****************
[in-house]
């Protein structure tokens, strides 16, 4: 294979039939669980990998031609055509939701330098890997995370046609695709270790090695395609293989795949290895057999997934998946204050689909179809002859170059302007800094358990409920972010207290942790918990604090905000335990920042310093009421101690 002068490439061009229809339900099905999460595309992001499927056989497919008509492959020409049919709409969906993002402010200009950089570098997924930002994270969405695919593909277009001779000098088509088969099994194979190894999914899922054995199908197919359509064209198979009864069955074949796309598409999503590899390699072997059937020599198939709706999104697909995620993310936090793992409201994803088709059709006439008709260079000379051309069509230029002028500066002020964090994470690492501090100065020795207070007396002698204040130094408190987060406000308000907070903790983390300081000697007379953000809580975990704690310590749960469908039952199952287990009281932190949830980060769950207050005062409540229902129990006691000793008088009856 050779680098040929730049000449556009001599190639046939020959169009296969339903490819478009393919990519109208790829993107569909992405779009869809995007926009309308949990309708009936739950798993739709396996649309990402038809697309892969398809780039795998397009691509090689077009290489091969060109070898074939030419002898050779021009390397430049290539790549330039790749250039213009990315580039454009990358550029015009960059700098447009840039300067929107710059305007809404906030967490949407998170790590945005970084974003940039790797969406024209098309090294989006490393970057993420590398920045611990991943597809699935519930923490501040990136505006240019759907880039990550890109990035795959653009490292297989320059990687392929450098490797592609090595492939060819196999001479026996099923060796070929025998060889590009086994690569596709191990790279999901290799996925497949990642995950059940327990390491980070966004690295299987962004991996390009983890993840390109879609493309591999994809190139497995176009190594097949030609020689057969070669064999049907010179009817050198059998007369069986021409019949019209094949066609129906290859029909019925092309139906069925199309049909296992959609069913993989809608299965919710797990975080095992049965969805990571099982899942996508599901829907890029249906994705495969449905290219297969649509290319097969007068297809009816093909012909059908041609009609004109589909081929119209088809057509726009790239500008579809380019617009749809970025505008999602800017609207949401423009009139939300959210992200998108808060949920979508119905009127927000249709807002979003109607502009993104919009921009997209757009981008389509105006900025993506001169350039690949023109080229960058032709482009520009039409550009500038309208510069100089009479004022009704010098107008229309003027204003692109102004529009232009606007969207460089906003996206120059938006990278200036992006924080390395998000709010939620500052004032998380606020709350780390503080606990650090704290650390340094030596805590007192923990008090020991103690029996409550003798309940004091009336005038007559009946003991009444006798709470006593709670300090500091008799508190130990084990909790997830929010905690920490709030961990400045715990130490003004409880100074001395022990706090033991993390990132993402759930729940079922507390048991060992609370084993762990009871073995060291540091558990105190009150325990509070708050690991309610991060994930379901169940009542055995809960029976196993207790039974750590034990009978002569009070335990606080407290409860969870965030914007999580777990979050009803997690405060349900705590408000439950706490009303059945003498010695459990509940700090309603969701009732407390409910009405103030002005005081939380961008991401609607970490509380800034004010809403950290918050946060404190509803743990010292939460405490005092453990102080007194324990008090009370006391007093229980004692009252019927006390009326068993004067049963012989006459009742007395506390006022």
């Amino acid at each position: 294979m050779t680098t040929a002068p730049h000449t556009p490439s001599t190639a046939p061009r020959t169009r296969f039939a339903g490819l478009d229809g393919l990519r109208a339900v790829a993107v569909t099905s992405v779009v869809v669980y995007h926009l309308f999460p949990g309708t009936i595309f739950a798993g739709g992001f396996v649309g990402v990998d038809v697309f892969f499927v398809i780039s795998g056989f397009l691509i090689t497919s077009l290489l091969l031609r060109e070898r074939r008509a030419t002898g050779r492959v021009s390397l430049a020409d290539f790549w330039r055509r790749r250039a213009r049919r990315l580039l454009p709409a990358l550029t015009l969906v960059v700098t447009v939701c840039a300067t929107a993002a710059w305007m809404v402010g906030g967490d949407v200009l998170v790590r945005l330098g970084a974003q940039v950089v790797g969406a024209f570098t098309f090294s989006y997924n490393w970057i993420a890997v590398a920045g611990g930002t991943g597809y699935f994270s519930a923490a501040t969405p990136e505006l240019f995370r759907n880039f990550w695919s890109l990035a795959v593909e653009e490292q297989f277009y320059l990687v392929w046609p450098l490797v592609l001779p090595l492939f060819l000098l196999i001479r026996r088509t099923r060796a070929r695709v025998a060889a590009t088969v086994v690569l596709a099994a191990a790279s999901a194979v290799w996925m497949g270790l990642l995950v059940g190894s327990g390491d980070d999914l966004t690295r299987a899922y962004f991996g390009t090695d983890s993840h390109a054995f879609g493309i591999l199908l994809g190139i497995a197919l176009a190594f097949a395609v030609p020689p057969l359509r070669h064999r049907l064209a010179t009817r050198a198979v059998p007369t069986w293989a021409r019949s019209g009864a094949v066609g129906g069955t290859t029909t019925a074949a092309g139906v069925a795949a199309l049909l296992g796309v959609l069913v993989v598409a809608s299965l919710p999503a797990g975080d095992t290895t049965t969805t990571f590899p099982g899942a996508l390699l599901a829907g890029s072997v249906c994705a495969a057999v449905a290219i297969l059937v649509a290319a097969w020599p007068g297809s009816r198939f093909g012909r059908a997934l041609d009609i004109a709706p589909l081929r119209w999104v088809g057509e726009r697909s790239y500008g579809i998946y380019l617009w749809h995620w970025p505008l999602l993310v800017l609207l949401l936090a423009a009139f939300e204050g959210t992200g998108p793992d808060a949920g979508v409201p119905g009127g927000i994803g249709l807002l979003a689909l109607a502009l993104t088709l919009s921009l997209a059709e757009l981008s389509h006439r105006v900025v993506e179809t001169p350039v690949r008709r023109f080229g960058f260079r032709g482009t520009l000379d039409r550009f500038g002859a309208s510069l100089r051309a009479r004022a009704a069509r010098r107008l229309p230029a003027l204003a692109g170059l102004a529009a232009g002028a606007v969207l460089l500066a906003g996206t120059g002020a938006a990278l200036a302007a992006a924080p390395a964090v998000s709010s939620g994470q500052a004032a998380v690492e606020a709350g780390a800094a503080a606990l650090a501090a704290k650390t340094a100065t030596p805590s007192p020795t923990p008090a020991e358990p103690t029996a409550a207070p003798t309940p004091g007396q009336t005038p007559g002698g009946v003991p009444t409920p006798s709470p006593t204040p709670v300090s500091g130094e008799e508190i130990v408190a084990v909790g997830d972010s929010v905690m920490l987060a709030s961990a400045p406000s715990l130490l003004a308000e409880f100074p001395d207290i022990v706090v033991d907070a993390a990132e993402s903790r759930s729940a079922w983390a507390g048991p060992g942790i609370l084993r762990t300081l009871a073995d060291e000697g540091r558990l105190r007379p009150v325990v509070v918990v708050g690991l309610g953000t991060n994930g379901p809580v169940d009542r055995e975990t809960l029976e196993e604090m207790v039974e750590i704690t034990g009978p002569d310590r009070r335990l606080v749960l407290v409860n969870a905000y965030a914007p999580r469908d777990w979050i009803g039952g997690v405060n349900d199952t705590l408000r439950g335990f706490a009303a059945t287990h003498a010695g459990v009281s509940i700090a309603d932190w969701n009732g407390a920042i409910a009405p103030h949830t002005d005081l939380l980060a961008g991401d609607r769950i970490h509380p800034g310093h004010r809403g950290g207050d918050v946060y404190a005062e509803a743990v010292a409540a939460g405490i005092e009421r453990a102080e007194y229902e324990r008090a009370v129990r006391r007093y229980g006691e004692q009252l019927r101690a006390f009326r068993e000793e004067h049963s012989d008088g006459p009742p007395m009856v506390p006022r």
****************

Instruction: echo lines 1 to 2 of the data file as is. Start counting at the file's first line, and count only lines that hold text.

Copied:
[in-house]
């Protein structure tokens, strides 16, 4: 294979039939669980990998031609055509939701330098890997995370046609695709270790090695395609293989795949290895057999997934998946204050689909179809002859170059302007800094358990409920972010207290942790918990604090905000335990920042310093009421101690 002068490439061009229809339900099905999460595309992001499927056989497919008509492959020409049919709409969906993002402010200009950089570098997924930002994270969405695919593909277009001779000098088509088969099994194979190894999914899922054995199908197919359509064209198979009864069955074949796309598409999503590899390699072997059937020599198939709706999104697909995620993310936090793992409201994803088709059709006439008709260079000379051309069509230029002028500066002020964090994470690492501090100065020795207070007396002698204040130094408190987060406000308000907070903790983390300081000697007379953000809580975990704690310590749960469908039952199952287990009281932190949830980060769950207050005062409540229902129990006691000793008088009856 050779680098040929730049000449556009001599190639046939020959169009296969339903490819478009393919990519109208790829993107569909992405779009869809995007926009309308949990309708009936739950798993739709396996649309990402038809697309892969398809780039795998397009691509090689077009290489091969060109070898074939030419002898050779021009390397430049290539790549330039790749250039213009990315580039454009990358550029015009960059700098447009840039300067929107710059305007809404906030967490949407998170790590945005970084974003940039790797969406024209098309090294989006490393970057993420590398920045611990991943597809699935519930923490501040990136505006240019759907880039990550890109990035795959653009490292297989320059990687392929450098490797592609090595492939060819196999001479026996099923060796070929025998060889590009086994690569596709191990790279999901290799996925497949990642995950059940327990390491980070966004690295299987962004991996390009983890993840390109879609493309591999994809190139497995176009190594097949030609020689057969070669064999049907010179009817050198059998007369069986021409019949019209094949066609129906290859029909019925092309139906069925199309049909296992959609069913993989809608299965919710797990975080095992049965969805990571099982899942996508599901829907890029249906994705495969449905290219297969649509290319097969007068297809009816093909012909059908041609009609004109589909081929119209088809057509726009790239500008579809380019617009749809970025505008999602800017609207949401423009009139939300959210992200998108808060949920979508119905009127927000249709807002979003109607502009993104919009921009997209757009981008389509105006900025993506001169350039690949023109080229960058032709482009520009039409550009500038309208510069100089009479004022009704010098107008229309003027204003692109102004529009232009606007969207460089906003996206120059938006990278200036992006924080390395998000709010939620500052004032998380606020709350780390503080606990650090704290650390340094030596805590007192923990008090020991103690029996409550003798309940004091009336005038007559009946003991009444006798709470006593709670300090500091008799508190130990084990909790997830929010905690920490709030961990400045715990130490003004409880100074001395022990706090033991993390990132993402759930729940079922507390048991060992609370084993762990009871073995060291540091558990105190009150325990509070708050690991309610991060994930379901169940009542055995809960029976196993207790039974750590034990009978002569009070335990606080407290409860969870965030914007999580777990979050009803997690405060349900705590408000439950706490009303059945003498010695459990509940700090309603969701009732407390409910009405103030002005005081939380961008991401609607970490509380800034004010809403950290918050946060404190509803743990010292939460405490005092453990102080007194324990008090009370006391007093229980004692009252019927006390009326068993004067049963012989006459009742007395506390006022």